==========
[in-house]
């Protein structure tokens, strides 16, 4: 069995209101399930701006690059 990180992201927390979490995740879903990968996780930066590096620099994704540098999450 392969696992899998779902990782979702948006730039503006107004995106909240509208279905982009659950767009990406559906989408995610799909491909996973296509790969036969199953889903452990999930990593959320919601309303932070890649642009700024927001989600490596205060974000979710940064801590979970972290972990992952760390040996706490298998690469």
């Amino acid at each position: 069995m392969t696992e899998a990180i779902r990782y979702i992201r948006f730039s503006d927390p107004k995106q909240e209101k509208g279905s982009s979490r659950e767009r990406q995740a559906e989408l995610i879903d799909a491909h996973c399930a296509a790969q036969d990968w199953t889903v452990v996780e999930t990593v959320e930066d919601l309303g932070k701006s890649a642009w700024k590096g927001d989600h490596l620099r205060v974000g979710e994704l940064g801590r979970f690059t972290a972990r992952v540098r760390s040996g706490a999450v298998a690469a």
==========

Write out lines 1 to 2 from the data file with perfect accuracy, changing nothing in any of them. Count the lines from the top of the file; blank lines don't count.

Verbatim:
[in-house]
């Protein structure tokens, strides 16, 4: 069995209101399930701006690059 990180992201927390979490995740879903990968996780930066590096620099994704540098999450 392969696992899998779902990782979702948006730039503006107004995106909240509208279905982009659950767009990406559906989408995610799909491909996973296509790969036969199953889903452990999930990593959320919601309303932070890649642009700024927001989600490596205060974000979710940064801590979970972290972990992952760390040996706490298998690469």